Overview
Most flat feet are not painful, particularly those flat feet seen in children. In the adult acquired flatfoot, pain occurs because soft tissues (tendons and ligaments) have been torn. The deformity progresses or worsens because once the vital ligaments and posterior tibial tendon are lost, nothing can take their place to hold up the arch of the foot. The painful, progressive adult acquired flatfoot affects women four times as frequently as men. It occurs in middle to older age people with a mean age of 60 years. Most people who develop the condition already have flat feet. A change occurs in one foot where the arch begins to flatten more than before, with pain and swelling developing on the inside of the ankle. Why this event occurs in some people (female more than male) and only in one foot remains poorly understood. Contributing factors increasing the risk of adult acquired flatfoot are diabetes, hypertension, and obesity.
Flat Feet

Causes
As discussed above, many health conditions can create a painful flatfoot. Damage to the posterior tibial tendon is the most common cause of AAFD. The posterior tibial tendon is one of the most important tendons of the leg. It starts at a muscle in the calf, travels down the inside of the lower leg and attaches to the bones on the inside of the foot. The main function of this tendon is to hold up the arch and support your foot when you walk. If the tendon becomes inflamed or torn, the arch will slowly collapse. Women and people over 40 are more likely to develop problems with the posterior tibial tendon. Other risk factors include obesity, diabetes, and hypertension. Having flat feet since childhood increases the risk of developing a tear in the posterior tibial tendon. In addition, people who are involved in high impact sports, such as basketball, tennis, or soccer, may have tears of the tendon from repetitive use. Inflammatory arthritis, such as rheumatoid arthritis, can cause a painful flatfoot. This type of arthritis attacks not only the cartilage in the joints, but also the ligaments that support the foot. Inflammatory arthritis not only causes pain, but also causes the foot to change shape and become flat. The arthritis can affect the back of the foot or the middle of foot, both of which can result in a fallen arch.

Symptoms
Posterior tibial tendon insufficiency is divided into stages by most foot and ankle specialists. In stage I, there is pain along the posterior tibial tendon without deformity or collapse of the arch. The patient has the somewhat flat or normal-appearing foot they have always had. In stage II, deformity from the condition has started to occur, resulting in some collapse of the arch, which may or may not be noticeable. The patient may feel it as a weakness in the arch. Many patients initially present in stage II, as the ligament failure can occur at the same time as the tendon failure and therefore deformity can already be occurring as the tendon is becoming symptomatic. In stage III, the deformity has progressed to the extent where the foot becomes fixed (rigid) in its deformed position. Finally, in stage IV, deformity occurs at the ankle in addition to the deformity in the foot.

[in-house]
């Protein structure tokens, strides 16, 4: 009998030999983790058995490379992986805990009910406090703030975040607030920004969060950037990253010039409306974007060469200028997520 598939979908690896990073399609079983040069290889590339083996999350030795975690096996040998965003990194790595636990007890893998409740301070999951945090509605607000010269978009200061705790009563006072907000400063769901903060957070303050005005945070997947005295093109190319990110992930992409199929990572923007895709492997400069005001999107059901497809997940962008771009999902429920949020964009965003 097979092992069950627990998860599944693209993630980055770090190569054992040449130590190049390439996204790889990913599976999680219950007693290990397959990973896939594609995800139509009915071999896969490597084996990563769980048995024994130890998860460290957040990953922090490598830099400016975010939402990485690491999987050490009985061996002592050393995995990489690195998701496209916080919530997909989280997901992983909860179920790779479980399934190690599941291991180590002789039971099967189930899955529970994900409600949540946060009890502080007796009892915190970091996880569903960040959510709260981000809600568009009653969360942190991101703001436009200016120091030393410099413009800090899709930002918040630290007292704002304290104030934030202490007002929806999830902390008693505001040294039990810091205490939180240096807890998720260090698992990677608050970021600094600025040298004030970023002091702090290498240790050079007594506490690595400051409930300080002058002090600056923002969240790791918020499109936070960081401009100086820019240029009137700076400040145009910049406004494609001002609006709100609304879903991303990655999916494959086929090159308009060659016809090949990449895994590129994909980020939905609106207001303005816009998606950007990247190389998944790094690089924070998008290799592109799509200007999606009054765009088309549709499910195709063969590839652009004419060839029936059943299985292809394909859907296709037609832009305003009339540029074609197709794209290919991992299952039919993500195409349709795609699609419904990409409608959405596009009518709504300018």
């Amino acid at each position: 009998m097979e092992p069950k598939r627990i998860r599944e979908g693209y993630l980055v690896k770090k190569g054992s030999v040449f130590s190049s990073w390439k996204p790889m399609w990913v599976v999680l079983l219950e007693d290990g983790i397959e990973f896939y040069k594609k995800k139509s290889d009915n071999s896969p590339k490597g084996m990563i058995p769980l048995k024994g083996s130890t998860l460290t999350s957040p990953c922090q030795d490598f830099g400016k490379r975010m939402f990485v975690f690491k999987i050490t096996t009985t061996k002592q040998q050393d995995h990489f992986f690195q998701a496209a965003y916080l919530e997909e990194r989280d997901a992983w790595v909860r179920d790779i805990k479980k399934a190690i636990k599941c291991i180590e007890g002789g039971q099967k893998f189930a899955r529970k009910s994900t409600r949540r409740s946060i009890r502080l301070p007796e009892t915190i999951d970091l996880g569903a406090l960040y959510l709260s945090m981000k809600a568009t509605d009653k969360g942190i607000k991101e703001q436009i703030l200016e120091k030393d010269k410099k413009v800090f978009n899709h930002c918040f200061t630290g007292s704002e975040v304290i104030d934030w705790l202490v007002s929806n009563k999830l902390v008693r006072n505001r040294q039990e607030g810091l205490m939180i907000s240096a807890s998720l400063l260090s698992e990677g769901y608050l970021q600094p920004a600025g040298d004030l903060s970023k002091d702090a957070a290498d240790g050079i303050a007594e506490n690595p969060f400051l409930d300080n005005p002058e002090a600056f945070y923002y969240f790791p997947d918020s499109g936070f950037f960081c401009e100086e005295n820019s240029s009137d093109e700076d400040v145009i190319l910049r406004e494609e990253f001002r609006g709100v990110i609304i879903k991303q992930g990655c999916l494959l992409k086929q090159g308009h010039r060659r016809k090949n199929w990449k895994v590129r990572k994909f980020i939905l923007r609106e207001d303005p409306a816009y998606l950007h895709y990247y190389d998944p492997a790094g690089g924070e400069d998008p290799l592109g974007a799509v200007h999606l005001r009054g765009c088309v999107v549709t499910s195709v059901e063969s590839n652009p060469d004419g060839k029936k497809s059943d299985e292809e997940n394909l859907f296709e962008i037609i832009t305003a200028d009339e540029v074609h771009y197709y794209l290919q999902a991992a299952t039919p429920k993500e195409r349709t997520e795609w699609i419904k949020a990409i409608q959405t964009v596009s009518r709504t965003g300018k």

Diagnosis
In the early stages of dysfunction of the posterior tibial tendon, most of the discomfort is located medially along the course of the tendon and the patient reports fatigue and aching on the plantar-medial aspect of the foot and ankle. Swelling is common if the dysfunction is associated with tenosynovitis. As dysfunction of the tendon progresses, maximum pain occurs laterally in the sinus tarsi because of impingement of the fibula against the calcaneus. With increasing deformity, patients report that the shape of the foot changes and that it becomes increasingly difficult to wear shoes. Many patients no longer report pain in the medial part of the foot and ankle after a complete rupture of the posterior tibial tendon has occurred; instead, the pain is located laterally. If a fixed deformity has not occurred, the patient may report that standing or walking with the hindfoot slightly inverted alleviates the lateral impingement and relieves the pain in the lateral part of the foot.

Non surgical Treatment
In the early stages, simple pre-fabricated orthotics can help improve the heel position to reduce the mechanical load which is contributing to the symptoms. In advanced stages or long term orthotic use, a plaster of paris or foam box cast can be taken and specific bespoke orthotics manufactured. If the condition develops further a AFO (ankle foot orthotic) may be necessary for greater control. In more advanced stages of symptomatic Adult Acquired flat feet, where the conservative methods of treatment have failed there are various forms of surgery available depending upon the root cause of the issue and severity.
Flat Foot

Surgical Treatment
Surgical correction is dependent on the severity of symptoms and the stage of deformity. The goals of surgery are to create a more functional and stable foot. There are multiple procedures available to the surgeon and it may take several to correct a flatfoot deformity. Usually surgical treatment begins with removal of inflammatory tissue and repair of the posterior tibial tendon. A tendon transfer is performed if the posterior tibial muscle is weak or the tendon is badly damaged. The most commonly used tendon is the flexor digitorum longus tendon. This tendon flexes or moves the lesser toes downward. The flexor digitorum longus tendon is utilized due to its close proximity to the posterior tibial tendon and because there are minimal side effects with its loss. The remainder of the tendon is sutured to the flexor hallucis longus tendon that flexes the big toe so that little function is loss.

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